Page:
Saturday, May 21, 2011

Spring Break Trip to the North: Santiago de Compostela

The last stop of our trip was in Santiago de Compostela in Galicia.  We arrived late at night on Holy Thursday and took a quite round about way to our hostel, so after that we decided to just crash out and get a good night's rest.  The next day we woke up to a rainy day, but not to be deterred, we headed out anyway.  After grabbing a yummy ham toast for breakfast, our first stop was the Cathedral.  This cathedral supposedly houses the remains of Saint James, or Santiago in Spanish, and is the end stop of one of Europe's largest pilgrimages.  
The altar of the cathedral, surrounded by pilgrims and shushing priests.  I gave the longest confession of my life here, as well, with an incredibly chatty priest who wanted to talk about everything.
The cathedral facade, from under an awning where we hid from the rain.
Lunch: spring rolls with awesome plum sauce and coconut soup.  I also had spicy vegetables with Thai basil.  We sat and chatted and drank beers for hours, looking out at the downpour and laughing with the owner.
a church featuring people burning piously
me in the rain
Then we headed out to watch the first cofradia's parade.
We had dinner at a pulperia, or octopus house: delicious (!!) pulpo a la gallega (octopus Galician style), which is cooked with garlic and paprika in wine and then roasted on a wooden platter, with padron peppers covered in sea salt, some french fries, and Galician beer.  The place was absolutely hopping, with tons of people eating atop barrels and more waiting at the bar for their turn.
We also got some fruity white wine, which was served in little bowls.  The white wines in Galicia were really super, crisp and delicious... plus they cost pretty much nothing.
The next day we headed to the supermarket to get breakfast, with nutty bread, jam, and local cheese we'd bought the day before.
Legend has it that a sculptor had made a voluptuous statue that distracted the locals too much at mass, so the church ordered him to modify it.  The locals missed their statue so much they started making "titty cheese" (yes, that's it's real name) as a form of revenge.  Anyway, it's delicious.
me with the cathedral in the sunshine
pretty plaza
We also visited the museum of the pilgrim, which contained tons of information about the historic pilgrimage and old artifacts as well.
The seashell was Santiago's symbol and can be seen everywhere, such as this canteen.  The seashell also marks the whole route of the many pilgrimage trails, so we'd seen it on sidewalks all week as we traveled across the north.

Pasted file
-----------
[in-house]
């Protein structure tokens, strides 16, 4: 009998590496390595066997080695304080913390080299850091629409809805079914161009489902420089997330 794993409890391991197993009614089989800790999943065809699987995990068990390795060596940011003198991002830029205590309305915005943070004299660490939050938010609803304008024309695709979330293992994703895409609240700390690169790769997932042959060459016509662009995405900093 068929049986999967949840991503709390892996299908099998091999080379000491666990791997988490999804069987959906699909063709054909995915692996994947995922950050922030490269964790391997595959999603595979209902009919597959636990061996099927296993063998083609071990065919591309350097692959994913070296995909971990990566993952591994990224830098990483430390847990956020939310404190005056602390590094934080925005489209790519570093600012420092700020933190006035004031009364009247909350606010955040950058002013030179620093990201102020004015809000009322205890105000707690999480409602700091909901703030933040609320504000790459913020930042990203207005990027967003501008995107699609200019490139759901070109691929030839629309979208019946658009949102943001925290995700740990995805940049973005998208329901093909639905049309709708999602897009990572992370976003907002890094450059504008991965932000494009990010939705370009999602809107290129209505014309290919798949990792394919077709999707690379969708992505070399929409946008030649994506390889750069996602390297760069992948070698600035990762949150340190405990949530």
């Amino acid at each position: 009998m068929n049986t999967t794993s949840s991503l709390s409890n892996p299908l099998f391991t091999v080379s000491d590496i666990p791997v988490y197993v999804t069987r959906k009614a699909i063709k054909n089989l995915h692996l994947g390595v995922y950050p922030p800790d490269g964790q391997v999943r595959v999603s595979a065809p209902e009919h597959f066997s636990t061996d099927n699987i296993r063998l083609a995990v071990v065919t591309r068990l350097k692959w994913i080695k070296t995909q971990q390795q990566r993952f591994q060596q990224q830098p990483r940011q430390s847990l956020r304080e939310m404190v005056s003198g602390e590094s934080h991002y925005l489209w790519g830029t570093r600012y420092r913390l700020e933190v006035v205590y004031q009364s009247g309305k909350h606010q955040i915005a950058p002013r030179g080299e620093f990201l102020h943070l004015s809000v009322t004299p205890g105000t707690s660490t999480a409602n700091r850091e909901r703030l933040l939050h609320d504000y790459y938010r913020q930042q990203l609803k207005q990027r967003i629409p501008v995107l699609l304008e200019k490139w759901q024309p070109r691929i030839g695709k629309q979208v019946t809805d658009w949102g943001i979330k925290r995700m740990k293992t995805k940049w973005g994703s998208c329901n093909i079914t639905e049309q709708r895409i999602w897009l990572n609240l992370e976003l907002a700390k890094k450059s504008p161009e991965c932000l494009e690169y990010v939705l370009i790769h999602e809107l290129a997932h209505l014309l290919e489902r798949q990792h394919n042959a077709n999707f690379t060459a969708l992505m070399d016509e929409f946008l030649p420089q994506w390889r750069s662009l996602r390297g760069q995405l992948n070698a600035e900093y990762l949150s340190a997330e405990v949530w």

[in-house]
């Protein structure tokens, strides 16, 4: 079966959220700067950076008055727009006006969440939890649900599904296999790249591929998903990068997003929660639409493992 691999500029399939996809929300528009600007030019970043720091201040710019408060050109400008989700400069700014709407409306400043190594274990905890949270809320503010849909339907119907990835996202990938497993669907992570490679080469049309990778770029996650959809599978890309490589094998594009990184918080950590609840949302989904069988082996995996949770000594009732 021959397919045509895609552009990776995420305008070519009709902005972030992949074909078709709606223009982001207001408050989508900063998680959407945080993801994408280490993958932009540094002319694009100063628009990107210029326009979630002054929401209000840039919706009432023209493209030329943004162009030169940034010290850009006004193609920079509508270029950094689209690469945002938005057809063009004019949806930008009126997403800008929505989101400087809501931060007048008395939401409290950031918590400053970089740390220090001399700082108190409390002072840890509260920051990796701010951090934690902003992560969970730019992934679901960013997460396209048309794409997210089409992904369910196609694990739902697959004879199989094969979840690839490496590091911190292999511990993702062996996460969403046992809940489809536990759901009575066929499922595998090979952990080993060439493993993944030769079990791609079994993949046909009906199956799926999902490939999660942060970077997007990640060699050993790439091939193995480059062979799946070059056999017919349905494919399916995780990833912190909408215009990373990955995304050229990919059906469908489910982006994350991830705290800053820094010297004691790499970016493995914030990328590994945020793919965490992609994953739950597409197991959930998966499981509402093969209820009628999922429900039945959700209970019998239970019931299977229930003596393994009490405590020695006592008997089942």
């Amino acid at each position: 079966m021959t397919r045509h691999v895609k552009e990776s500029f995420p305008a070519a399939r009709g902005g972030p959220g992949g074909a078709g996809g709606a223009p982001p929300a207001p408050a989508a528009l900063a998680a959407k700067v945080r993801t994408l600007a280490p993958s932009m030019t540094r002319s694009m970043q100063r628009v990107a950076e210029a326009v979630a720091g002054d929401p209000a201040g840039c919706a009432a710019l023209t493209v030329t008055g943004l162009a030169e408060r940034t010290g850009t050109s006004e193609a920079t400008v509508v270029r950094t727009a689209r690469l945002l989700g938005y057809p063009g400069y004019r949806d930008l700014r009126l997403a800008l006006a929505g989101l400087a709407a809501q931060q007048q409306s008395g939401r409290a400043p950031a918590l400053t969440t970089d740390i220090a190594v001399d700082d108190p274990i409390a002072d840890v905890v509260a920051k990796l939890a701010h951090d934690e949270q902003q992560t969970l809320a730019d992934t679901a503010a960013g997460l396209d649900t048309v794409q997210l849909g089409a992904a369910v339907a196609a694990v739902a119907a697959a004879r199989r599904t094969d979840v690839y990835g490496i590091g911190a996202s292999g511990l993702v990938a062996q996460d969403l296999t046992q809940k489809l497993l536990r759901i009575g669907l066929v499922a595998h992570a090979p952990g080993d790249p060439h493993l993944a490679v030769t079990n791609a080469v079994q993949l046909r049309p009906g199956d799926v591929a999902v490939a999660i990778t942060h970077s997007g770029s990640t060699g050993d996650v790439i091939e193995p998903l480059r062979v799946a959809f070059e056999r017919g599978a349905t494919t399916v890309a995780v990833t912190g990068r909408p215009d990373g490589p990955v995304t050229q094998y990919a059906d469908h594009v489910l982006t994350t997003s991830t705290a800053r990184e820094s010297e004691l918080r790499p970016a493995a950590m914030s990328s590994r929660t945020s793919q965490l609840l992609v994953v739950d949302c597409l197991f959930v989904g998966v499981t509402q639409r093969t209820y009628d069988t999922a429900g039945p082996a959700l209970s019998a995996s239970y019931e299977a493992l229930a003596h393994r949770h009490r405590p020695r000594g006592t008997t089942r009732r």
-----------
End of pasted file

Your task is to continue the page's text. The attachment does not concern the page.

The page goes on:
After visiting the museum, we sat in the square behind the cathedral and ate Easter bread.
Then we headed back to the main square to see another cofradia performance.  That night, we got pizza and chicken wings for dinner in pretty much the only restaurant open in town.
Our last day was Easter Sunday.  We spent a quiet morning, and then headed to the town to spend a last afternoon.  Here's a little worker dude statue. 
We found a park full of some old buildings and some cool statues.
It also afforded some great views of the Cathedral and the town.
Lyla, the Cathedral, and I
The city was so hopping, you wouldn't have been able to tell it was Easter.
Lyla and I got a fantastic lunch at a beautiful little restaurant.  First course: sauteed octopus and shrimp in garlic and white wine with some peppers.
Main course: beautifully fried salmon (crispy outside, rare inside) with almond sauce.  Dessert was tiramisu and the wine was a gorgeous Albiol.
We saw one more cofradia before heading to the bus station to catch our night bus home and end a fantastic, fantastic trip to the north of Spain.  Go, people.  Go.


Anonymous said...

Your trip sounded so nice and you looked so pretty Food looked good but don't know anywhere that cooks octopus someday maybe I will get to try it Glad you had a good time miss you love and kisses xoxoxo

LL's Mom said...

Wings....LOL. Glad you had a great time. Food looked great. Love and miss you. Mom o0oxo00ox